The International Writers Magazine: Dreamscapes
Uncle Warren and Aunt Edie
“I’ll have a second helping of that,” said my Uncle Warren.
My mother put another pile of beef stroganoff on his plate. She knew this was his favorite and that’s why she’d made it. Uncle Warren had been invited to this dinner because my father wanted to ask him for a favor.
Uncle Warren, my father’s older brother by a few years, was the success of the family. He was one of the officers of a financial company in Sacramento. My father had been considered a modest success, that is, until last year, when the Recession had forced him to close down the small advertising agency he’d formed. He hadn’t been able to find a regular job since so I guess that maybe now he’d be looked upon as a failure. I’m not sure how my Aunt Edie, the younger sister, was viewed, not as a great success; she was a schoolteacher in Sacramento and, now in her mid-forties, an old maid.
Uncle Warren finally finished eating, the table was cleared and my father led him outside to the patio. It was time to ask for the favor. I ran back up to my room, which was almost directly over the patio. I opened the window and listened. “You know we’ve been stretched pretty thin since I had to close the agency,” my father said.
“You haven’t been able to find anything since then?”
“The ad business isn’t big in Sacramento. I‘ve had a few consulting jobs; in fact, I have a pretty good one now. They’ve helped. But no, nothing on a regular basis. It’s not that we’re broke, but Ken’s ready for college this fall and we just don’t have enough to pay for it.”
Ken? That was me. I didn’t know I was the subject of this favor. I’d been accepted to UC Berkeley. My father hadn’t discussed this with me but I knew UC Berkeley, even though it was a public university, had gotten pretty expensive. I wish he’d spoken to me. I was ready to go to our local community college. I knew times were tough.
“UC Berkeley, right?” said Uncle Warren. “That’s a good school.”
“I know. It’s also expensive. I need a loan. I’d pay it back as soon as I could, of course.”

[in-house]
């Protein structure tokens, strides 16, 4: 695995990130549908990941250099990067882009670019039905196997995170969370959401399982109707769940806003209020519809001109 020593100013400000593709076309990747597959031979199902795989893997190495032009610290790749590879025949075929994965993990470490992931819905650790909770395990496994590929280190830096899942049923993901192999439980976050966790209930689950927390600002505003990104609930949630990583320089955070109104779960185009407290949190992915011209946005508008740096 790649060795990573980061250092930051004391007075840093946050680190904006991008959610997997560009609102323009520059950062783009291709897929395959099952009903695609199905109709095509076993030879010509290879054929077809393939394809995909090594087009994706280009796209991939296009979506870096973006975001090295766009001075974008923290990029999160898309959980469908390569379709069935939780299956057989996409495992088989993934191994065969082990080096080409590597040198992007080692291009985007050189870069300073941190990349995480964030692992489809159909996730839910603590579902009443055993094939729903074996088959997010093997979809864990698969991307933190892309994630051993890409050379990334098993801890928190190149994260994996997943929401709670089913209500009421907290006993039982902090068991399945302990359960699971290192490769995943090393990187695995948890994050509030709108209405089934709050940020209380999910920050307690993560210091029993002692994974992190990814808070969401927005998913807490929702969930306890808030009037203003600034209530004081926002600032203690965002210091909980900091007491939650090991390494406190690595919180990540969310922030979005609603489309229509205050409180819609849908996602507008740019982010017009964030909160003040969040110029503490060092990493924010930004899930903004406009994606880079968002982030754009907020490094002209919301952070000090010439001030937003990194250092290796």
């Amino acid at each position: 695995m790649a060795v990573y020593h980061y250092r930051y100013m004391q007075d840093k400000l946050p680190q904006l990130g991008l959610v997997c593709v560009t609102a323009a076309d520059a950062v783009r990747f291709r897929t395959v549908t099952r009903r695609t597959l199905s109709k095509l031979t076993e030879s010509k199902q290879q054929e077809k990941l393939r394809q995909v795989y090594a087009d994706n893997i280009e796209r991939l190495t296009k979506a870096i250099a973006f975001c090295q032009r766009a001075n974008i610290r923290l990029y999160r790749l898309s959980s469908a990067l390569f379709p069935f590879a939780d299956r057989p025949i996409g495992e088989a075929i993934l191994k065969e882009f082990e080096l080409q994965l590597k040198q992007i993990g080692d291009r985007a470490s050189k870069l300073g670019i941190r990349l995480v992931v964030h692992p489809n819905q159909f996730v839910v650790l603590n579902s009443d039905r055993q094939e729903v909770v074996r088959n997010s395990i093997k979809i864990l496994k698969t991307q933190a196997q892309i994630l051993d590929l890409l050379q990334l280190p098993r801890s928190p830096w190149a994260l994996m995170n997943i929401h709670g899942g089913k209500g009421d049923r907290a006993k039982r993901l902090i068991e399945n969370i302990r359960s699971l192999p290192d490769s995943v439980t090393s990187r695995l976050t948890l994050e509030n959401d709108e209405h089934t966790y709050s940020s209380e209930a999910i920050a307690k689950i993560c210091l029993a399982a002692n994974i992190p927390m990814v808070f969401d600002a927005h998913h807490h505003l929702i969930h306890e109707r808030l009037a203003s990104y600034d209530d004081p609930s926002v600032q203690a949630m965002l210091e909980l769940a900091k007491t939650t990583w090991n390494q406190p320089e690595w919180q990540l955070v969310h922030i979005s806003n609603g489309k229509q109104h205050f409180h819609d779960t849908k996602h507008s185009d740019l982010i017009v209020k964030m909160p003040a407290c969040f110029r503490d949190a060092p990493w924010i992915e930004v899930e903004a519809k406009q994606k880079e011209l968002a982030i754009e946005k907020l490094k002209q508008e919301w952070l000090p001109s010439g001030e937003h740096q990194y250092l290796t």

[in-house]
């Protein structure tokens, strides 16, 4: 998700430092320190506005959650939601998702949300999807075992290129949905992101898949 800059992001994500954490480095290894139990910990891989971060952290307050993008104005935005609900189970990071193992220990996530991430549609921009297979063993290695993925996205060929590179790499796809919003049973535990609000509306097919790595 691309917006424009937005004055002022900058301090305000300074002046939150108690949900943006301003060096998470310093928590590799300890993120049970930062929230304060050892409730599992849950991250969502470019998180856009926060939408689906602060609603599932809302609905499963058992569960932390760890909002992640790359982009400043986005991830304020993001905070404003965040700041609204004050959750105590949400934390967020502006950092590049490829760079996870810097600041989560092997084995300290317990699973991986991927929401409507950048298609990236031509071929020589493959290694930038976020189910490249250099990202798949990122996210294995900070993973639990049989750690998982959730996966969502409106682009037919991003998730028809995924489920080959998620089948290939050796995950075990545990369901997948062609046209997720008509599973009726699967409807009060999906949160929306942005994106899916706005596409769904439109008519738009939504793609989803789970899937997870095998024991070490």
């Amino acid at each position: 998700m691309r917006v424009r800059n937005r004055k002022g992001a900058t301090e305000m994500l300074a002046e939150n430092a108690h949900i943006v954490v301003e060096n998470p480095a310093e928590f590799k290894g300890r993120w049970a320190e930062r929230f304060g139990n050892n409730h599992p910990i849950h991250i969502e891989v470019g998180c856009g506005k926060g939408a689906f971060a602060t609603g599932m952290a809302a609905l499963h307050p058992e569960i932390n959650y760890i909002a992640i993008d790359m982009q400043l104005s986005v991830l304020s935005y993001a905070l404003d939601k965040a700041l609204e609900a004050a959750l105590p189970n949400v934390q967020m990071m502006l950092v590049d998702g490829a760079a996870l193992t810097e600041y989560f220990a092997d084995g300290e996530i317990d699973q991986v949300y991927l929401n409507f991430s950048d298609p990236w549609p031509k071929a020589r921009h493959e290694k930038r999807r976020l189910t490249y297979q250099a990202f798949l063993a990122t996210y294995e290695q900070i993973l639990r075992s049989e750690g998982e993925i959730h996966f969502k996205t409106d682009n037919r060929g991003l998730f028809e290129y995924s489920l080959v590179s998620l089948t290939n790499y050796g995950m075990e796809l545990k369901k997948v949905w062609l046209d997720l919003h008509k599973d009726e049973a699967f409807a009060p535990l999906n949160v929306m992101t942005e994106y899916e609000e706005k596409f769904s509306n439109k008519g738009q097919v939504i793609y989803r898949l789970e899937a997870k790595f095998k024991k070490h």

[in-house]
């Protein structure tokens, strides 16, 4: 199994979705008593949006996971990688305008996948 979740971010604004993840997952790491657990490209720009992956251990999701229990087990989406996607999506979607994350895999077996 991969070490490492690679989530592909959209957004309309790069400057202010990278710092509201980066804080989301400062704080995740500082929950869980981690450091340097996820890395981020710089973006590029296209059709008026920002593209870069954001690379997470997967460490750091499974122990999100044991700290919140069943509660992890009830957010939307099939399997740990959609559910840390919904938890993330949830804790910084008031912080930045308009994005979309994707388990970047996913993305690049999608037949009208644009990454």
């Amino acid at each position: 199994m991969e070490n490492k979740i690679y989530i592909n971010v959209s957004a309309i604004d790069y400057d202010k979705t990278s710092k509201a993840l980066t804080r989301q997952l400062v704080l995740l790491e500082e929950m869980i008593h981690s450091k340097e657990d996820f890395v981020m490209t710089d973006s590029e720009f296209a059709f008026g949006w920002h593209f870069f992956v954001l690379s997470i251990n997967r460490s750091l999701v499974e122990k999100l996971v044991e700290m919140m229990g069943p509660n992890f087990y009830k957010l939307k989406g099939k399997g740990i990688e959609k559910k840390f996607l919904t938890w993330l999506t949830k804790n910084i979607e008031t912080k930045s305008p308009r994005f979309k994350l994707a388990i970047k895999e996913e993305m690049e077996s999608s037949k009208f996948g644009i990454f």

“I wish I could give you something, but I’m pretty strapped myself. Don’t let this get around but the firm isn’t in that good a shape. This damn Recession. It doesn’t look as if it’ll ever go away.”
“Oh. I thought you were doing okay. I’m sorry I asked.”
“That’s all right. I wish I could help.”
I closed my window. I couldn’t help feeling sorry for my father and I felt Uncle Warren could have helped if he wanted.
So that was that. During that week, I did talk with my father about what would happen in the fall. I told him I was ready to go to our community college. I also went around to the local fast food places and put in applications. My father said he still hoped to find a job, things were bound to get better.
That Saturday afternoon my father and I were watching a Cal football game on TV. The doorbell rang. “I’ll get it,” I said. It was my Aunt Edie. She usually came over once or twice a month but always called first. What was up?
“I’m sorry to drop in without calling,” said Aunt Edie, “but I just talked to your Uncle Warren and thought I’d come over. Is your father in?”
I led her into the living room. “Edie! What a surprise! A pleasant one.”
I liked my Aunt Edie. She might have been plain-looking but she had a nice smile. She’d always been interested in what I was doing and talked to me as if I was a grown-up, not just a kid. “I’ll come to the point. I’ve heard Ken might not be able to go to UC Berkeley. That would be a shame. He think he has a promising future.” She reached into her handbag and handed a piece of paper to my father. It was a check; from the way my father looked at it a large check. “I don’t know what to say?” my father exclaimed.
“Then don’t say anything.
“But can you afford this?”
“If I couldn’t I wouldn’t be giving it to you.”
“But you’re just a …” my father stopped.
“Yes, just a schoolteacher. But I have a good head for money. That’s why I never listened to what Warren advised. I made some good investments, and now I’ve made another one, in Kenneth.” She looked at her watch. “I have to use your bathroom. I’ve asked someone to meet me here. If he comes, can you let him in?”
“Sure,” said my father. He looked at me. “Well, your Aunt Edie is full of surprises. I think there’s a lot we don’t know about her.
In a few minutes, Aunt Edie was back. I saw she’s put on some make-up, lipstick and rouge, and had loosened her hair. I’d never seen her like that before and she looked almost pretty. “You look very nice, Aunt Edie,” I told her.
The doorbell rang. “Oh,” Aunt Edie said. “That must be Nelson. I asked him to meet me here. We’re going to an early dinner and then to a concert.”
“Nelson?” my father said.
“Yes, Nelson, my friend. Do let him in.”
I snapped out of my trance and ran to the door. Nelson was an imposing gentleman of about fifty. He had a broad, handsome face, ruddy, with gray hair and a gray moustache. He came in and Aunt Edie gave him a quick hug. She introduced us, then said they must be going. My father looked as if he’d been struck by a thunderbolt. “Well,” he said, after they’d gone. “There’s another surprise.”
So that’s how I came to be attending UC Berkeley this fall. I worked at a MacDonald’s over the summer so had enough money to buy Aunt Edie a nice present when she announced she and Nelson were getting married. Oh, yes, the company my father was doing the consulting job for hired him as advertising manager so our family’s personal recession was over.
© Martin Green July 2012
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